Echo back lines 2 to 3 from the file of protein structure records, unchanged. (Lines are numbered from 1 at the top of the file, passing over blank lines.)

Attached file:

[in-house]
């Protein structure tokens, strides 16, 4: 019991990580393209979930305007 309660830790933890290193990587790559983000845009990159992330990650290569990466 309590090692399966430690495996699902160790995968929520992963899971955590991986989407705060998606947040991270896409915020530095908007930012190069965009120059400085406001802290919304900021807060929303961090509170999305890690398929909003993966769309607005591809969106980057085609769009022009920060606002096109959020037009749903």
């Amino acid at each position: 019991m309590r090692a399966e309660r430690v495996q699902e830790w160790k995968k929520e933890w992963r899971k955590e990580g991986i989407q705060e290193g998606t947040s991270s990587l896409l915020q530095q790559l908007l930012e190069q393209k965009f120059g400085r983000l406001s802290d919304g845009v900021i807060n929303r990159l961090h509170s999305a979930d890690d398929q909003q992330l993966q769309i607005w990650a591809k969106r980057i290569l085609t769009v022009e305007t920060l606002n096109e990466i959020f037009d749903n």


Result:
């Protein structure tokens, strides 16, 4: 019991990580393209979930305007 309660830790933890290193990587790559983000845009990159992330990650290569990466 309590090692399966430690495996699902160790995968929520992963899971955590991986989407705060998606947040991270896409915020530095908007930012190069965009120059400085406001802290919304900021807060929303961090509170999305890690398929909003993966769309607005591809969106980057085609769009022009920060606002096109959020037009749903």
């Amino acid at each position: 019991m309590r090692a399966e309660r430690v495996q699902e830790w160790k995968k929520e933890w992963r899971k955590e990580g991986i989407q705060e290193g998606t947040s991270s990587l896409l915020q530095q790559l908007l930012e190069q393209k965009f120059g400085r983000l406001s802290d919304g845009v900021i807060n929303r990159l961090h509170s999305a979930d890690d398929q909003q992330l993966q769309i607005w990650a591809k969106r980057i290569l085609t769009v022009e305007t920060l606002n096109e990466i959020f037009d749903n």